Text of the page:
Local market in Bassano del Grappa, Italy.

Take photos on the Old Bridge (the Ponte Vecchio)

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The Old Bridge in Bassano del Grappa cross the Brenta River.

Ponte Vecchio (Old Bridge), also known as the Bridge of Alpine Troops in honor of those who, in 1948 helped repair the bridge after it was damaged during World War II. The covered pedestrian bridge, built in 1569, is the town landmark, linking the two banks over the Brenta River.

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Bassano del Grappa, in the Veneto region of Northern Italy, on the Brenta River at the foot of Monte Grappa.

Walk along the covered bridge, pausing to take advantage of  Instagram-worthy photo ops and stop in at the Museo degli Alpini, dedicated to the Italian Alpine Corps.

Karen LeBlanc, aka The Design Tourist, posing for a picture on the Old Bridge in Bassano del Grappa, which is full of picturesque backdrops for Instagram-worthy pics.

Stop at the town’s original Distilleria Nardini, which claims to be the oldest distillery in Italy, in operation since 1779. The bar resides in an old home on the bridge that serves up a Nardini Spritz made of the distillery’s own bitter and prosecco topped with a slice of orange.

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While visiting the Bassano del Grappa Bridge, stop in at the Nardini Distillery Bar to drink an Aperol Spritz or a shot of grappa.

Drink an Aperol Spritz at an outdoor cafe

The Aperol Spritz is a popular aperitif drink in northern Italy, made with Aperol liqueur and prosecco. Bassano del Grappa’s close proximity to Processo Road, a region of vineyards and processo producers, means you can savor this alcoholic beverage at the source with locally sourced ingredients. For a deeper dive into this fascinating region and its sparkling wines, be sure to read my journey along Prosecco Road, Italy’s Sparkling Wine Country.

Italy’s most famous alcoholic beverage, the Aperol Spritz.

The bittersweet alcoholic beverage won me over immediately, and I spent the rest of my ten-day trip searching for the Aperol spritz bars and cafes in every town and village that I visited.

Join me on a walking tour:


If you have an extra day in Bassano Del Grappa, I suggest spending it at the city’s stellar museums, including The Civic Museum of Bassano del Grappa, one of the oldest museums in the Veneto Region, housed in the former convent of the Franciscan Friars since 1828. The Palazzo Bonaguro, located near the Ponte Vecchio, has a permanent zoological collection of rare animals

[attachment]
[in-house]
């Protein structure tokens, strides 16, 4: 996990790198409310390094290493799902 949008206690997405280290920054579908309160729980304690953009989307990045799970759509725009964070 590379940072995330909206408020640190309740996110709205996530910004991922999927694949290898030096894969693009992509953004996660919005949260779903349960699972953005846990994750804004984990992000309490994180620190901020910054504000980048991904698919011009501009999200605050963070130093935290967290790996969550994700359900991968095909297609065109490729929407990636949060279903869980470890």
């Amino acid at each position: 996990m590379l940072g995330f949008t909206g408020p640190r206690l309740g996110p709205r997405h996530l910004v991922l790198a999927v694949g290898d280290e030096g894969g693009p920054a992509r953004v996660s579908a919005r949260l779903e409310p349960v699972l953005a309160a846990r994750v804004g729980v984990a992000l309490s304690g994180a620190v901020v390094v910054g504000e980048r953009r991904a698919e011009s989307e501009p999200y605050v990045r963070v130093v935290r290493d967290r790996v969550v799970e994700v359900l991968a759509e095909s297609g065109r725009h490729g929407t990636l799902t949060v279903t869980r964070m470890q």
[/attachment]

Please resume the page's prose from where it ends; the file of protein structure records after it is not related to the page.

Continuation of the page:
What to Know if You Go:

Bassano del Grappa is about a 40-mile drive north of Venice in the northern Italian region of Veneto. The town has a population of approximately 43,000 residents.  While exploring Bassano del Grappa, I stayed at the lovely Stella Alpina Bed and Breakfast in Conco, located between the towns of Bassano del Grappa and Asiago.

Stella Alpina, Contrada Ciscati, 32, Conco Fountains Plateau of the Seven Municipalities

I highly recommend Stella Alpina for its warm hospitality and delicious homecooked breakfast served each morning, which is a culinary event— sweet, savory and made with locally grown ingredients.

Homecooked breakfast served each morning at Stella Alpina


For more affordable car rental rates, I suggest renting a car from a local resident, as opposed to renting from the airport. You can search local rentals from the company

To book tours with local guides:

To find accommodations:

Editor’s Note:

Special thanks to Marco Ferrin and his extended Ferrin family for sharing their culture, community, favorite places and insights throughout my travels in Northern Italy. As a longtime local family in the Northeastern mountain communities of Italy, the Ferrin family has deep roots and vast knowledge of the region.

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The Ferrin Family, Conco, in the province of Vicenza, Veneto, Italy.

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Karen LeBlanc

Karen LeBlanc is a freelance writer living in Orlando, Florida with many published bylines in magazines, newspapers, and multimedia sites. As a professional lifestyle writer, Karen specializes in art, architecture, design, home interiors and personality profiles. Karen is the writer, producer and host of the streaming series, The Design Tourist ( that brings viewers a global dose of design inspiration with episodes featuring the latest looks and trends from the world’s premiere design events and shows. She also publishes a quarterly magazine on design travel that you can read by clicking the link: Her journalism background includes seven years on-air experience as a TV news reporter and anchor covering a range of issues from education to politics. Her educational credentials include a Master of Arts in Mass Communications from Northeast Louisiana University and a Bachelor of Arts in Communications from Louisiana State University. Throughout her career, Karen has written and produced dozens of documentaries and videos for educational, commercial, corporate, and governmental clients and appeared in many TV and video productions as a professional host.

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Karen LeBlanc

Karen LeBlanc is a travel host and writer with a popular travel show, The Design Tourist, and a companion lifestyle blog. As a widely published travel journalist and content creator, Karen is a member of the North American Travel Journalists Association. She also serves as the Design and Travel editor of the national lifestyle magazine, LaPalme. Karen believes that every destination has a story to tell through its local art, architecture, culture, and craft. This immersive creative exploration begins with authentic accommodations where the narrative of place unfolds through art, accessories, accouterments, furnishings, fixtures, and food.